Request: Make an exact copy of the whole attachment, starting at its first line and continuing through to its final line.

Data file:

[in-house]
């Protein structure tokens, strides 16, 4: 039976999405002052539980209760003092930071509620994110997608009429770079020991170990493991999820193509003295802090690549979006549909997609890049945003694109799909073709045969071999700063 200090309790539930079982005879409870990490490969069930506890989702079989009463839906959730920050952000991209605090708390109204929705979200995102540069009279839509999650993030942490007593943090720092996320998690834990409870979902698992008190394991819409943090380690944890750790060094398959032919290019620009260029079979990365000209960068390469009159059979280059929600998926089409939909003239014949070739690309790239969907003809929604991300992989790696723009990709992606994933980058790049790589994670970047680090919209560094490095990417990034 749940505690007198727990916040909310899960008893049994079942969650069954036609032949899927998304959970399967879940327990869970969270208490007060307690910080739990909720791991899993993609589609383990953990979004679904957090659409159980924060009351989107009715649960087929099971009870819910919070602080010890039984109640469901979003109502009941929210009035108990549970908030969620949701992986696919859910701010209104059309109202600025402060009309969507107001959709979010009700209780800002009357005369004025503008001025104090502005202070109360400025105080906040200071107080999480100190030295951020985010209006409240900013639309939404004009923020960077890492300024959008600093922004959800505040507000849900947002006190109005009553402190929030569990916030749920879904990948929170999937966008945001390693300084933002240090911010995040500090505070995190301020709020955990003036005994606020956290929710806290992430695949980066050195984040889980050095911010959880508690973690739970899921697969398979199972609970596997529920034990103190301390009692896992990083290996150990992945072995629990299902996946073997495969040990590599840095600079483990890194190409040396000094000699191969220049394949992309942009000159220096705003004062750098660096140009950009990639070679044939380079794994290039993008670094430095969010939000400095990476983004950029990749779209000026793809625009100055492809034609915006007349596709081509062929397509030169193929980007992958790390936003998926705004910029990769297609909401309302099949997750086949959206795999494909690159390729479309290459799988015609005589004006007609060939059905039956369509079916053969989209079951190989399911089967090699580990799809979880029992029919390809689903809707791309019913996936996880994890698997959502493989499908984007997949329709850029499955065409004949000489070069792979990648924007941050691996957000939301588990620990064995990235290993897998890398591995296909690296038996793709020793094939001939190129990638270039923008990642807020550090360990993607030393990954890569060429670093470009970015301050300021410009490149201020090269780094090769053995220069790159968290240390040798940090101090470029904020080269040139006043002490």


[in-house]
């Protein structure tokens, strides 16, 4: 039976999405002052539980209760003092930071509620994110997608009429770079020991170990493991999820193509003295802090690549979006549909997609890049945003694109799909073709045969071999700063 200090309790539930079982005879409870990490490969069930506890989702079989009463839906959730920050952000991209605090708390109204929705979200995102540069009279839509999650993030942490007593943090720092996320998690834990409870979902698992008190394991819409943090380690944890750790060094398959032919290019620009260029079979990365000209960068390469009159059979280059929600998926089409939909003239014949070739690309790239969907003809929604991300992989790696723009990709992606994933980058790049790589994670970047680090919209560094490095990417990034 749940505690007198727990916040909310899960008893049994079942969650069954036609032949899927998304959970399967879940327990869970969270208490007060307690910080739990909720791991899993993609589609383990953990979004679904957090659409159980924060009351989107009715649960087929099971009870819910919070602080010890039984109640469901979003109502009941929210009035108990549970908030969620949701992986696919859910701010209104059309109202600025402060009309969507107001959709979010009700209780800002009357005369004025503008001025104090502005202070109360400025105080906040200071107080999480100190030295951020985010209006409240900013639309939404004009923020960077890492300024959008600093922004959800505040507000849900947002006190109005009553402190929030569990916030749920879904990948929170999937966008945001390693300084933002240090911010995040500090505070995190301020709020955990003036005994606020956290929710806290992430695949980066050195984040889980050095911010959880508690973690739970899921697969398979199972609970596997529920034990103190301390009692896992990083290996150990992945072995629990299902996946073997495969040990590599840095600079483990890194190409040396000094000699191969220049394949992309942009000159220096705003004062750098660096140009950009990639070679044939380079794994290039993008670094430095969010939000400095990476983004950029990749779209000026793809625009100055492809034609915006007349596709081509062929397509030169193929980007992958790390936003998926705004910029990769297609909401309302099949997750086949959206795999494909690159390729479309290459799988015609005589004006007609060939059905039956369509079916053969989209079951190989399911089967090699580990799809979880029992029919390809689903809707791309019913996936996880994890698997959502493989499908984007997949329709850029499955065409004949000489070069792979990648924007941050691996957000939301588990620990064995990235290993897998890398591995296909690296038996793709020793094939001939190129990638270039923008990642807020550090360990993607030393990954890569060429670093470009970015301050300021410009490149201020090269780094090769053995220069790159968290240390040798940090101090470029904020080269040139006043002490």